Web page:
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Democratic Republic of the Congo

Ministry of Planning

National Investment Promotion Agency


Natural Resources and Geographic Profile

1. General Information

The Democratic Republic of the Congo is a vast state territory located in the heart of Africa. With a surface area of 2,345,410 Km² extending from 5°30’ north latitude to 13°50’ south latitude and from 12°15’ to 31°15’ longitude, it is counted among the giants of Africa. In this respect, it is sometimes described, to truly reflect the vastness of its territory, as "a subcontinent" or "a continent within a continent".

After the recent break-up of Sudan into two countries, the Democratic Republic of the Congo is now the second largest African country in terms of territorial area, just after Algeria. A small comparison to get a better idea of the size of the Congolese territory: the surface area of the Democratic Republic of the Congo is four times that of France, eighty times that of Belgium and a quarter of that of the entire European Union.

If it were in Latin America, it would be in third place after Brazil and Argentina. It would be in the same position if it were in Asia, behind China and India (Russia aside).

Because of the vastness of this national territory, it takes at least two hours by plane flight to cross from North to South or from East to West the Democratic Republic of the Congo, ranked 12th in the world in terms of surface area.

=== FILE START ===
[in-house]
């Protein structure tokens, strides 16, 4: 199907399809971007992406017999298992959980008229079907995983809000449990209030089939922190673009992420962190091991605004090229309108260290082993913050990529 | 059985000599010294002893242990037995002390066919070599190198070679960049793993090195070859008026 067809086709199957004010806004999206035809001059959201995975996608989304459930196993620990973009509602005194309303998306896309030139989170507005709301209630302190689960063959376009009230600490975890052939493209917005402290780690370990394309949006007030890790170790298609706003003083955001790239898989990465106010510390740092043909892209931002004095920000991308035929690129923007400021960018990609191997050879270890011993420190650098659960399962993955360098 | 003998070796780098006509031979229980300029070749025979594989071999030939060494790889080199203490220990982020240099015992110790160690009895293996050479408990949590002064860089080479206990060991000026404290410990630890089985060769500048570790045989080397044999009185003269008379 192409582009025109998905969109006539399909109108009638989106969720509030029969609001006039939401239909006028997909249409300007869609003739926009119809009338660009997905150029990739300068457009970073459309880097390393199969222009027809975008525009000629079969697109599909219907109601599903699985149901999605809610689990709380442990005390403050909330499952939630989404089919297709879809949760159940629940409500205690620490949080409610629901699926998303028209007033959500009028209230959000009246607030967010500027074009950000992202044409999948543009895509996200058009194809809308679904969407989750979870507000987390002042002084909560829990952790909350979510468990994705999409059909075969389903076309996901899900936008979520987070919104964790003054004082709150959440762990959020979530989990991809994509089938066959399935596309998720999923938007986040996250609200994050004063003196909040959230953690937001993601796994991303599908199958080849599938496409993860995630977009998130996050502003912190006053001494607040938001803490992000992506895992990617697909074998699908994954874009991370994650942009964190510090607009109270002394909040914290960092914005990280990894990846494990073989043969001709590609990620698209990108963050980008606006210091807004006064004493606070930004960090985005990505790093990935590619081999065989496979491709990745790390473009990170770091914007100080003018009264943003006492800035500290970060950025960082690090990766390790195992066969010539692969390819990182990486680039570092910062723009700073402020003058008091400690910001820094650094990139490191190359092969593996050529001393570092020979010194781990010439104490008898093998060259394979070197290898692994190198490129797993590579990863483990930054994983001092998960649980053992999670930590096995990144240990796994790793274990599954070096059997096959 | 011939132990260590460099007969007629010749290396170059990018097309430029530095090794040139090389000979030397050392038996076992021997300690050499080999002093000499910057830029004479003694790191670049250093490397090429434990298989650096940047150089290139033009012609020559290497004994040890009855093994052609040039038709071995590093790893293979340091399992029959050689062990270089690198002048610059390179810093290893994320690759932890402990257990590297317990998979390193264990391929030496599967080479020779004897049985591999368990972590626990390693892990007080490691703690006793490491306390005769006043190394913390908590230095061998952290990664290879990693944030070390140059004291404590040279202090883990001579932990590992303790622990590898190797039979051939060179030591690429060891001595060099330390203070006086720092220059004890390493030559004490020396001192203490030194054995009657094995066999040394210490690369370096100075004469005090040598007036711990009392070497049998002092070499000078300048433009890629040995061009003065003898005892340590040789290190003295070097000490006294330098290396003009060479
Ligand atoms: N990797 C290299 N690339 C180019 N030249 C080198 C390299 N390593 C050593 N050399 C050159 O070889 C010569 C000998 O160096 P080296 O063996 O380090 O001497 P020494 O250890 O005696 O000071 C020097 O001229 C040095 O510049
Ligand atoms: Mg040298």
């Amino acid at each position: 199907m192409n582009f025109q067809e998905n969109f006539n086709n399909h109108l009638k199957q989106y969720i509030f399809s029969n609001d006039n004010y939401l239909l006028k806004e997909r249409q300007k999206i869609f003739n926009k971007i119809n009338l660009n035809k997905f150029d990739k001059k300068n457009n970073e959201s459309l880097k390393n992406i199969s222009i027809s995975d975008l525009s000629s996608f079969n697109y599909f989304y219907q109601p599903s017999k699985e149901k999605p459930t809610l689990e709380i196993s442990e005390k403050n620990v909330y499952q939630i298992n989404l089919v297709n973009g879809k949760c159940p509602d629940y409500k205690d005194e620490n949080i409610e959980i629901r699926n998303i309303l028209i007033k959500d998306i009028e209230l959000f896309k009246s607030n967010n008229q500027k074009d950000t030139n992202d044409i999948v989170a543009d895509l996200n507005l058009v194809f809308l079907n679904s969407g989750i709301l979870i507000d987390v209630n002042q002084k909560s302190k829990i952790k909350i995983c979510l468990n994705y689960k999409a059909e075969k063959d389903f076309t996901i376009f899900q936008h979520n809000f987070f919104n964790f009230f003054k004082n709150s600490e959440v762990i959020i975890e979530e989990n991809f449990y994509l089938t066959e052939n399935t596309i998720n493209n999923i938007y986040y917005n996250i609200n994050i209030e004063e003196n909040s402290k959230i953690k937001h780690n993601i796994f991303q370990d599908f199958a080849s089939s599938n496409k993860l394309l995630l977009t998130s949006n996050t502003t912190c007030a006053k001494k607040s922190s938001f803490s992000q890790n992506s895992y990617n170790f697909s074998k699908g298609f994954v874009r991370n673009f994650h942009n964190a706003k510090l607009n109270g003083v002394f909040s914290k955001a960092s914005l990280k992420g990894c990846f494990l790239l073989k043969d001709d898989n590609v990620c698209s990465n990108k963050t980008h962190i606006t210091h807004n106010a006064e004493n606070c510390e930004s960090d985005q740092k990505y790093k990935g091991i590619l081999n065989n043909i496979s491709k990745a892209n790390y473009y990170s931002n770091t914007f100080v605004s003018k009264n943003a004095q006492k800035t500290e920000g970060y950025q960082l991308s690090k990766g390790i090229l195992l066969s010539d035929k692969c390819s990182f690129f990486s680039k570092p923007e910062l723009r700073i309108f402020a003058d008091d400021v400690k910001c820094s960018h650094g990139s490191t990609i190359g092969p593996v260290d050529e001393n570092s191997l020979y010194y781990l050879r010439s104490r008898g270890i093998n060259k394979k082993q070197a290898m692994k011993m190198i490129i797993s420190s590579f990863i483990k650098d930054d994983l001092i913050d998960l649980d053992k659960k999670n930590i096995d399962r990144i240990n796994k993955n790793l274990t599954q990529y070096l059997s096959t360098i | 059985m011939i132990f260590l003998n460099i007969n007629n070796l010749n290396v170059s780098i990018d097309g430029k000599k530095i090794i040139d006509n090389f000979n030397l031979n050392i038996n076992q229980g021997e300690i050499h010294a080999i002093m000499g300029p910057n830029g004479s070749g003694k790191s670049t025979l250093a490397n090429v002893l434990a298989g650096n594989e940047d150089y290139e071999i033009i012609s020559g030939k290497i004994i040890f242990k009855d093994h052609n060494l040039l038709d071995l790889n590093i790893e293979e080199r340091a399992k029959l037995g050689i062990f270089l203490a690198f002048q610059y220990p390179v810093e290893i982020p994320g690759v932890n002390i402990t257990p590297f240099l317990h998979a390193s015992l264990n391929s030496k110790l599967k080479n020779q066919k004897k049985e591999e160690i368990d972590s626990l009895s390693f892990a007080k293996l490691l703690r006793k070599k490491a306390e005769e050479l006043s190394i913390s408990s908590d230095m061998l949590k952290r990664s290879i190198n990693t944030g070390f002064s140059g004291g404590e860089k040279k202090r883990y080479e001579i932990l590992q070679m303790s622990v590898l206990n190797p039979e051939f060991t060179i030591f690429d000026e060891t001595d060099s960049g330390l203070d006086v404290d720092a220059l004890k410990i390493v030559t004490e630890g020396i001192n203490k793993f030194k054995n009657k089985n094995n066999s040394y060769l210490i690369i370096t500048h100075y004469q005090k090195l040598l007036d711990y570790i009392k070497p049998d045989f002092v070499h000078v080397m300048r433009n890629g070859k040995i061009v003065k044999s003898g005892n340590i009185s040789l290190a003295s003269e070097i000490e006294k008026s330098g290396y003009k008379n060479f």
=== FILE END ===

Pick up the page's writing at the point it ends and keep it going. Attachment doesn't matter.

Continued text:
The country is crossed by two time zones, with a difference of one hour between the eastern and western parts.

The capital, Kinshasa, located on the banks of the majestic Congo River, is sometimes in the same time zone as Brussels and Paris.

The Democratic Republic of the Congo shares 9,165 km of common border with 9 neighboring countries, which constitutes a considerable asset on several levels, including investment. It is indeed bordered:

  • in the North, by the Central African Republic and Sudan
  • in the South, by Zambia and Angola
  • in the East, by Uganda, Rwanda, Burundi and Tanzania
  • to the West, by the Republic of Congo

The country has a narrow maritime opening: the Atlantic coastline, a coastal strip no more than 50 km from where the mouth of the Congo River stretches.

2. Geology

The Democratic Republic of the Congo is extremely rich in precious minerals, with an estimated US$24 trillion in untapped deposits of raw minerals in the country, including the world’s largest reserves of cobalt (51% of known reserves) and significant quantities of diamonds, gold and copper. In 2009, the country’s share of world cobalt ore production was 40%. The world share associated with other minerals in 2009 was as follows: industrial diamonds, 31%; tantalum, 9%; gem-quality diamonds, 6%; tin, 4%; and copper, 2%. More detailed information is provided by the industry sector.

3. Hydrography

The Democratic Republic of the Congo has an important hydrographic network covering about 77,810 Km² and consisting of the river (the Congo River) as well as lakes and other rivers, and has about 52% of the total surface area of water reserves on the African continent.

First of all, there is the impressive Congo River, which is about 4,320 km long, and its tributaries, the most important of which are the Ubangi and Kasai.